The Agriculture, Fisheries and Conservation Department (AFCD) has 41 designated campsites throughout Hong Kong.
Accessibility to campsites ranges from easy to difficult to strenuous, and first-timers are not recommended to take on the more difficult hikes, which are specified in the LSCD website. Tent spaces range from five up to 40, and because campsites work under a “first-come first-served basis,” it is recommended to avoid weekends and public holidays, as these attract the largest number of visitors competing for resources and facilities.
Because campsites work under a “first-come first-served basis,” it is recommended to avoid weekends and public holidays, as these attract the largest number of visitors competing for resources and facilities.
Facilities at most campsites include barbecue pits and accompanying benches and tables, as well as pavilions. You will also find toilet facilities at a few selected sites, some of which may include sinks and showers.
The Agriculture, Fisheries and Conservation Department website provides maps, directions and details about each campsite.
The YMCA operates a campsite on Lamma Island, across from Sok Kwu Wan Village. A number of establishments offering “glamping” experiences have also sprung up around Hong Kong in recent years, including:
With a diversity of islands and acres of lush, green country parks surrounding Hong Kong’s urban sprawl, hiking is one of the city’s most enjoyed and rewarding pastimes.
From grueling steep climbs to gentle family friendly trails, the local hiking scene offers something for people of all ages and fitness levels.
Hong Kong has four major trails: the Hong Kong Trail, stretching 50 kilometers from the Peak to Shek O; The Wilson Trail, comprising 78 kilometers from Stanley Gap Road on Hong Kong Island, through east Kowloon and up to Nam Chung in the New Territories; the 70-km Lantau Trail, a circular route around the southern half of Lantau Island; and the longest and best-known trail, the 100-km MacLehose Trail, which snakes through the New Territories from Sai Kung East to Tuen Mun.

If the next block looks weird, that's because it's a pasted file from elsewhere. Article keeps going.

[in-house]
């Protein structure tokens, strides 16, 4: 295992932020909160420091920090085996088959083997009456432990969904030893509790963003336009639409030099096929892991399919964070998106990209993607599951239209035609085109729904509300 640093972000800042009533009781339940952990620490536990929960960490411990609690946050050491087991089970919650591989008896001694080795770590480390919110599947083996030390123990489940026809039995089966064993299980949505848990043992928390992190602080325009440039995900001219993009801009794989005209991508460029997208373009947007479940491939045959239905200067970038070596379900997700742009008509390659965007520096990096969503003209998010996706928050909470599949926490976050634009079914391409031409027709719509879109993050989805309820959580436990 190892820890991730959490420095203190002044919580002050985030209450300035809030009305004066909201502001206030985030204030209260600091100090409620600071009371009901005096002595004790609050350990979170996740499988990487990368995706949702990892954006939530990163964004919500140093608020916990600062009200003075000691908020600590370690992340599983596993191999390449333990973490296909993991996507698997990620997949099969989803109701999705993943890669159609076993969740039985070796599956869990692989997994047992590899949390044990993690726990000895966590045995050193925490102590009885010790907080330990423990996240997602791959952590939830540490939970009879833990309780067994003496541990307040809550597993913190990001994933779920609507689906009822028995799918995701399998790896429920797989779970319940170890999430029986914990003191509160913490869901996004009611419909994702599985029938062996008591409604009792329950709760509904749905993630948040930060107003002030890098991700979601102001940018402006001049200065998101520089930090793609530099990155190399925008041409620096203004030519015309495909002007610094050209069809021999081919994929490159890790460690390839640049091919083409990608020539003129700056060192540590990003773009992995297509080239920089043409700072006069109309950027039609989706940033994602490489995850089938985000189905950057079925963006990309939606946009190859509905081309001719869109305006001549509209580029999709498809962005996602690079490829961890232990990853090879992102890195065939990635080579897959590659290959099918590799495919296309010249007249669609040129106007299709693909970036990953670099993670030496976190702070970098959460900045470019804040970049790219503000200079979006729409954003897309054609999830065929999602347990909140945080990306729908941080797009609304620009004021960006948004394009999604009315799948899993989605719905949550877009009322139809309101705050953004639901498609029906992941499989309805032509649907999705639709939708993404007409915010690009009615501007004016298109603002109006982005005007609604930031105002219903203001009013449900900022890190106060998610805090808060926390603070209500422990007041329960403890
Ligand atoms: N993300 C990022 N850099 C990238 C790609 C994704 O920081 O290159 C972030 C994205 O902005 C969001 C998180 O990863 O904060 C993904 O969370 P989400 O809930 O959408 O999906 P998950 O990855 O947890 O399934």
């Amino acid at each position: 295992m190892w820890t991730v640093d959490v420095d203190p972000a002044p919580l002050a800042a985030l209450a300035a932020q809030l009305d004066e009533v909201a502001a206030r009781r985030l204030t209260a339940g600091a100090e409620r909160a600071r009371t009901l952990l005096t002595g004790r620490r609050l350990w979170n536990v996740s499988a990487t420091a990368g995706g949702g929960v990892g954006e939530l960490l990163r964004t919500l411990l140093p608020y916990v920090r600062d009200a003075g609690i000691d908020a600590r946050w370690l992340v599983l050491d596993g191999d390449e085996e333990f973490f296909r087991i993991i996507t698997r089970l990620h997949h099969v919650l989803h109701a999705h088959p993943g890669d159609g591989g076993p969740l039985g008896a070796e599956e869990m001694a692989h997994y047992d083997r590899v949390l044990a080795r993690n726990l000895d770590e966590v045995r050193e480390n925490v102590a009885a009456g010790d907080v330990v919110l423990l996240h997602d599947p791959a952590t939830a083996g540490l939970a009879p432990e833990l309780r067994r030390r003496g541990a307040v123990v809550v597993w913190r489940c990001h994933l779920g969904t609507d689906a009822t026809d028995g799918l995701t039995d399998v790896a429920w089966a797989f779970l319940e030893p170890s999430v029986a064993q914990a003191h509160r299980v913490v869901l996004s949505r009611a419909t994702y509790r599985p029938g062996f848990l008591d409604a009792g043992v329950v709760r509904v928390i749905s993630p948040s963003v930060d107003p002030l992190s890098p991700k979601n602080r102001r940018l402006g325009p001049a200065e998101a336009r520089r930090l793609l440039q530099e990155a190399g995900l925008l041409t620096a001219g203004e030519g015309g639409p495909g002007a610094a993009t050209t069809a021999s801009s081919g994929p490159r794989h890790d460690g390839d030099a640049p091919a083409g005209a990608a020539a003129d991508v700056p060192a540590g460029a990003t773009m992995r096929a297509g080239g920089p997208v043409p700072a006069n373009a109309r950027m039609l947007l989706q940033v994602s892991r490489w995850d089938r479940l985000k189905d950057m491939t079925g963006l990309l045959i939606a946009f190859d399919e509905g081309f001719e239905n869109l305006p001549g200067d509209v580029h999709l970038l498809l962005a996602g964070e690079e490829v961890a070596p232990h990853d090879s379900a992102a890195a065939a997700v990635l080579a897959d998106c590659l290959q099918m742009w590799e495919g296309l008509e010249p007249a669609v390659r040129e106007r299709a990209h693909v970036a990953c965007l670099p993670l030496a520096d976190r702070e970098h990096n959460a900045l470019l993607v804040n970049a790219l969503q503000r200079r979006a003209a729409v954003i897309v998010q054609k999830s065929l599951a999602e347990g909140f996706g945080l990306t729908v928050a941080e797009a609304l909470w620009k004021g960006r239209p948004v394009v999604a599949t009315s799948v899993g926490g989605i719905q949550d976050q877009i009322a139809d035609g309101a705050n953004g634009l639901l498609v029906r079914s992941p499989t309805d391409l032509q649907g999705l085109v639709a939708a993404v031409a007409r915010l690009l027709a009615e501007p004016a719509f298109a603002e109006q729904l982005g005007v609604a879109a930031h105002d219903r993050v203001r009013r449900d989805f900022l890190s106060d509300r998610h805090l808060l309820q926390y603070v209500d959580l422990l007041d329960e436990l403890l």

The AFCD has a dedicated “Enjoy Hiking” website and app with information about trails, routes and attractions. An excellent resource for hikers hoping to take on the four major trails is “The Serious Hiker’s Guide to Hong Kong,” by Pete Spurrier.
Dragon’s Back, on Section 8 of the Hong Kong Trail, is one of the most accessible trails from the city, and also features a nice reward at the end: Shek O beach. The hike is moderate in difficulty and offers sweeping, panoramic views of Hong Kong, making it a firm favorite with beginner hikers and those new to the city. The undulating trail, which resembles a dragon’s back, takes about three hours if you stop frequently to take in the views, which include Stanley and Tai Tam Harbour.
Lamma Island Family Trail
As its name suggests, the Lamma Island Family Trail is an easy, family friendly walk from one end of Lamma Island to the other. The gently undulating trail offers beautiful views of the island and the South China Sea, while taking you past historical caves, temples, beaches, local fishing villages, a wind farm and a power plant. Lamma Island is also famous for its fresh seafood, which can be enjoyed either before or after completing the trail.
As the second highest peak in Hong Kong, reaching Lantau Peak is not for the faint of heart (figuratively and literally). Recommended for those who are reasonably fit, this hike mainly involves climbing three steep sections of stairs, which is tough but rewarding once you’ve reached the top. It is recommended to go on a clear day if you want to be able to see anything from the peak other than a thick layer of clouds. Those starting the trail from Pak Kung Au will be rewarded with incredible views of the Big Buddha on the way back down, as well as the option to take a cable car back down to Tung Chung station. The trail is exposed to fierce winds and often obscured by mist, which have caused the deaths of several experienced hikers.
The Morning Trail, connecting the Hong Kong University campus to the Peak, is shorter, easier and more accessible from the Mid-Levels than the famous hikes on this list, making it popular with families and beginner trail runners.